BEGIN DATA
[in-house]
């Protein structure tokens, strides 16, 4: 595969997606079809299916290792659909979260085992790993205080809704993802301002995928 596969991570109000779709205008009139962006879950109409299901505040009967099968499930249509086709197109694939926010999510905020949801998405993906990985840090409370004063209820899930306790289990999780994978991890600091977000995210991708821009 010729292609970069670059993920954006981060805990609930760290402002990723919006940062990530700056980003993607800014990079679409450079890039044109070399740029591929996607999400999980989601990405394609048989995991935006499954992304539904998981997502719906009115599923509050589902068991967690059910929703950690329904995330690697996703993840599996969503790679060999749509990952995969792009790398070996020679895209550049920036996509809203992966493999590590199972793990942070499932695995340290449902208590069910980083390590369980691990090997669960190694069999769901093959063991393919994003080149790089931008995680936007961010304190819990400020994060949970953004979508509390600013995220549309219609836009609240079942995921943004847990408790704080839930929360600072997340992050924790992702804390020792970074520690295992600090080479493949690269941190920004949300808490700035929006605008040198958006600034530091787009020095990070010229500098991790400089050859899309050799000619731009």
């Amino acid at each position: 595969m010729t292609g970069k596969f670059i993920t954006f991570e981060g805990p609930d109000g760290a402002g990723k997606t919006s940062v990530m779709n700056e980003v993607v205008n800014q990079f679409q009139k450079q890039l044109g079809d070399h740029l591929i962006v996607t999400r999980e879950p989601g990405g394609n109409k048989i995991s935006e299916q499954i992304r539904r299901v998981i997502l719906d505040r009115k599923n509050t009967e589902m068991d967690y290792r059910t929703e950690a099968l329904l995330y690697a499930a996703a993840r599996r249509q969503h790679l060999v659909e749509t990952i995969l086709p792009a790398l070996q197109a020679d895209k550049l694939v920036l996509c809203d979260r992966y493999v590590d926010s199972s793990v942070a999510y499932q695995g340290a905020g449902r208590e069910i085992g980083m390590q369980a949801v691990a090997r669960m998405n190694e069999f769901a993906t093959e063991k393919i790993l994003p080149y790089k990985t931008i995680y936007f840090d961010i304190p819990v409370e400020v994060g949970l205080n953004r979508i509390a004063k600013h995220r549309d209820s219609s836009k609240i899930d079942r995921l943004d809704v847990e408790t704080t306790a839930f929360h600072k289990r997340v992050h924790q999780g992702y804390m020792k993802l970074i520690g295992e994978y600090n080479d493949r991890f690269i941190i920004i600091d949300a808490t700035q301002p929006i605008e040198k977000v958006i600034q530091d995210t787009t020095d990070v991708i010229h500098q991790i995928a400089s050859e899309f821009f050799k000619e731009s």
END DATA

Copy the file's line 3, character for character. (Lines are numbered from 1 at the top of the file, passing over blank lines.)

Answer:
């Amino acid at each position: 595969m010729t292609g970069k596969f670059i993920t954006f991570e981060g805990p609930d109000g760290a402002g990723k997606t919006s940062v990530m779709n700056e980003v993607v205008n800014q990079f679409q009139k450079q890039l044109g079809d070399h740029l591929i962006v996607t999400r999980e879950p989601g990405g394609n109409k048989i995991s935006e299916q499954i992304r539904r299901v998981i997502l719906d505040r009115k599923n509050t009967e589902m068991d967690y290792r059910t929703e950690a099968l329904l995330y690697a499930a996703a993840r599996r249509q969503h790679l060999v659909e749509t990952i995969l086709p792009a790398l070996q197109a020679d895209k550049l694939v920036l996509c809203d979260r992966y493999v590590d926010s199972s793990v942070a999510y499932q695995g340290a905020g449902r208590e069910i085992g980083m390590q369980a949801v691990a090997r669960m998405n190694e069999f769901a993906t093959e063991k393919i790993l994003p080149y790089k990985t931008i995680y936007f840090d961010i304190p819990v409370e400020v994060g949970l205080n953004r979508i509390a004063k600013h995220r549309d209820s219609s836009k609240i899930d079942r995921l943004d809704v847990e408790t704080t306790a839930f929360h600072k289990r997340v992050h924790q999780g992702y804390m020792k993802l970074i520690g295992e994978y600090n080479d493949r991890f690269i941190i920004i600091d949300a808490t700035q301002p929006i605008e040198k977000v958006i600034q530091d995210t787009t020095d990070v991708i010229h500098q991790i995928a400089s050859e899309f821009f050799k000619e731009s």